Coverage for injuries and accidental death does not extend to anyone you hire to be on-site. This may include a property manager, handyperson, or general contractor. Additionally, if your tenant is completing any maintenance work at your property in exchange for decreased rent, any incident that occurs in the course of that work is not covered. Moreover, you do not want your premises liability coverage to be responsible for any injuries to or claims a tenant or visitor that are caused by those you hire.

This is where you need to be careful about who you hire to be on the property. You should be sure your Property Manager carries adequate Professional Liability including both General Liability (for day-to-day business practices) and Errors & Omissions (E&O) coverage. A handyperson or contractor should be properly licensed to perform the services for which you hired them and should carry General Contractors Liability. If any of these partners have employees, they should also carry Workers’ Compensation in case an employee is injured on the job. They may also consider Employment Practices Liability Insurance (EPLI) to cover claims by their employees for wrongful termination, failure to promote, or discrimination.

You should have your PM and contractor(s) list you as an Additional Insured on their liability policies for the time that you employ them. This will serve two purposes. First, it will ensure that you are notified if their policy cancels for any reason, and more importantly, extend coverage to you for a liability incident on your property that is a result of their negligence.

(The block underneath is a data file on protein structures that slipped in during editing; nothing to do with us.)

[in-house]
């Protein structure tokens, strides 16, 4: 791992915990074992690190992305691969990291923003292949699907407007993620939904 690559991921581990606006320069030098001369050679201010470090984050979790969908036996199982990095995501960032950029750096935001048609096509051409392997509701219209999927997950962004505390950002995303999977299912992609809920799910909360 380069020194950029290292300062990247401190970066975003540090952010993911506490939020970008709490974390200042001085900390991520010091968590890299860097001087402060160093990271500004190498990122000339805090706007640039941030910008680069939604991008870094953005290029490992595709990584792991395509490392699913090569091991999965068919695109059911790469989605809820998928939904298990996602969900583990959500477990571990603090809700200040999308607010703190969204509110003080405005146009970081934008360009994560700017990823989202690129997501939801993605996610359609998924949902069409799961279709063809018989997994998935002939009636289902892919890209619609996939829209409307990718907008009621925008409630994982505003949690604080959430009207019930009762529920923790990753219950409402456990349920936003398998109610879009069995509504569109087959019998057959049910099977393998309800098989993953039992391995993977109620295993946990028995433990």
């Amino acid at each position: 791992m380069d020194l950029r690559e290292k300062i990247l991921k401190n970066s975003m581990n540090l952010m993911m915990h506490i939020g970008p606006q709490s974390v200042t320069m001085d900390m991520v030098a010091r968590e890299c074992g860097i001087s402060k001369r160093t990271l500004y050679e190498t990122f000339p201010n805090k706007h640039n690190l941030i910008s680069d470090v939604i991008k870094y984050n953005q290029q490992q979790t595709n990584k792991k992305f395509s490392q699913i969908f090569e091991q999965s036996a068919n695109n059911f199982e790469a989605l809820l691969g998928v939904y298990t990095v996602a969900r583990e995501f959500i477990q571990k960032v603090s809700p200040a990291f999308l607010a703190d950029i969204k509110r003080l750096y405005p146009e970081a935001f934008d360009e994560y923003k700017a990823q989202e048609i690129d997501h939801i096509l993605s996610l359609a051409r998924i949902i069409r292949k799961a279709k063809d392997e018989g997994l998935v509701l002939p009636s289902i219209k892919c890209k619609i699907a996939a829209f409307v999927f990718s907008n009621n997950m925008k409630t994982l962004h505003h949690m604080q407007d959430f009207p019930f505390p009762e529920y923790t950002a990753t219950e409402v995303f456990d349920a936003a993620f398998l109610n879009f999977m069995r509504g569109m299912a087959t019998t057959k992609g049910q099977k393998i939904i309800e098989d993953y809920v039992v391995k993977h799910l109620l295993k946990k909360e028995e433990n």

Here is a scenario for this situation. Your general contractor leaves a ladder on the property during a job. A kid playing in the neighborhood runs across the property, trips over the ladder, and hits their head. The child’s family can sue you for damages as the incident occurred on your property. If all parties are insured properly, your Premises Liability will extend defense duties to you, but as the GC is the negligent party, their liability policy would ultimately be responsible for settling the injury loss.

Or perhaps your property manager fails to fix those broken stairs we mentioned earlier.  You would want their Errors & Omissions coverage to step in rather than your premises liability.

Other Liability coverage considerations

If you do not hire a property manager and perform those management duties yourself, then you might consider Errors & Omissions coverage. Premises liability may not cover you for your negligence in performing property management activities – including tenant discrimination. NREIG recently launched a Property Management E&O offering for this hard-to-find coverage.

Additionally, if your premises liability limits are not sufficient to give you peace of mind, you might consider an umbrella liability policy to extend those limits. An umbrella may also be considered as your portfolio grows larger and your business grows to provide additional protection. Be sure you understand what an umbrella is and isn’t and discuss with your agent whether this is a good fit for you.

Liability insurance can be complicated, so be sure you discuss your coverage with your agent. Be sure your agent is aware of the occupancy status and any work being done at all of your locations to be sure you are properly insured. One of the best ways to mitigate liability losses is to be sure you are keeping up with property maintenance, communicating regularly with your tenants, and properly vetting anyone you hire as part of your investment journey.